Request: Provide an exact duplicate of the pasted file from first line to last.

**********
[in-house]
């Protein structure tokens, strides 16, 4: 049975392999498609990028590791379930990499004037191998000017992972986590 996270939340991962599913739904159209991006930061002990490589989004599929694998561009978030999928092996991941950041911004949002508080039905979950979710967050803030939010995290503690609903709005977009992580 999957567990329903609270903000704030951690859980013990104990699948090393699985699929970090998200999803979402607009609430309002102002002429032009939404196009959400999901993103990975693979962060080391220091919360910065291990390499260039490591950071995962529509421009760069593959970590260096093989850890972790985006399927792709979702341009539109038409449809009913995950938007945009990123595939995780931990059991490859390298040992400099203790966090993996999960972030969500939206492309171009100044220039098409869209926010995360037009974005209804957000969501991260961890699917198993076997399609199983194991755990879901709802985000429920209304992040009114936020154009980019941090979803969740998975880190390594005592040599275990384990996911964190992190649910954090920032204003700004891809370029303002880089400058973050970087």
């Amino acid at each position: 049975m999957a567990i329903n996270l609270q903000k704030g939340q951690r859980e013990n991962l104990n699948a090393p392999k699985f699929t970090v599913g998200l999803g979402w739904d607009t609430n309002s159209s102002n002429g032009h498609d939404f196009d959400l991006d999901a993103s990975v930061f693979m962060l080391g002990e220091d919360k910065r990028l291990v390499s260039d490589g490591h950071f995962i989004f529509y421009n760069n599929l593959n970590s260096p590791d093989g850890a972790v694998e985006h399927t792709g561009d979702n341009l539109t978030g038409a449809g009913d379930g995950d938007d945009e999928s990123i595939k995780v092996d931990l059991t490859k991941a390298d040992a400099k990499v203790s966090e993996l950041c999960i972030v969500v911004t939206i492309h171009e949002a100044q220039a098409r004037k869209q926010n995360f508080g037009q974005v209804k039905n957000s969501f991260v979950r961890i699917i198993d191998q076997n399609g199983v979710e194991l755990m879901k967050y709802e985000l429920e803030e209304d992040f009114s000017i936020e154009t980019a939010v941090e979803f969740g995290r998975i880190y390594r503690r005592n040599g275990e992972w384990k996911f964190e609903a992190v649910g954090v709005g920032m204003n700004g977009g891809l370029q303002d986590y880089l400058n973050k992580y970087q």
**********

[in-house]
């Protein structure tokens, strides 16, 4: 049975392999498609990028590791379930990499004037191998000017992972986590 996270939340991962599913739904159209991006930061002990490589989004599929694998561009978030999928092996991941950041911004949002508080039905979950979710967050803030939010995290503690609903709005977009992580 999957567990329903609270903000704030951690859980013990104990699948090393699985699929970090998200999803979402607009609430309002102002002429032009939404196009959400999901993103990975693979962060080391220091919360910065291990390499260039490591950071995962529509421009760069593959970590260096093989850890972790985006399927792709979702341009539109038409449809009913995950938007945009990123595939995780931990059991490859390298040992400099203790966090993996999960972030969500939206492309171009100044220039098409869209926010995360037009974005209804957000969501991260961890699917198993076997399609199983194991755990879901709802985000429920209304992040009114936020154009980019941090979803969740998975880190390594005592040599275990384990996911964190992190649910954090920032204003700004891809370029303002880089400058973050970087």
């Amino acid at each position: 049975m999957a567990i329903n996270l609270q903000k704030g939340q951690r859980e013990n991962l104990n699948a090393p392999k699985f699929t970090v599913g998200l999803g979402w739904d607009t609430n309002s159209s102002n002429g032009h498609d939404f196009d959400l991006d999901a993103s990975v930061f693979m962060l080391g002990e220091d919360k910065r990028l291990v390499s260039d490589g490591h950071f995962i989004f529509y421009n760069n599929l593959n970590s260096p590791d093989g850890a972790v694998e985006h399927t792709g561009d979702n341009l539109t978030g038409a449809g009913d379930g995950d938007d945009e999928s990123i595939k995780v092996d931990l059991t490859k991941a390298d040992a400099k990499v203790s966090e993996l950041c999960i972030v969500v911004t939206i492309h171009e949002a100044q220039a098409r004037k869209q926010n995360f508080g037009q974005v209804k039905n957000s969501f991260v979950r961890i699917i198993d191998q076997n399609g199983v979710e194991l755990m879901k967050y709802e985000l429920e803030e209304d992040f009114s000017i936020e154009t980019a939010v941090e979803f969740g995290r998975i880190y390594r503690r005592n040599g275990e992972w384990k996911f964190e609903a992190v649910g954090v709005g920032m204003n700004g977009g891809l370029q303002d986590y880089l400058n973050k992580y970087q």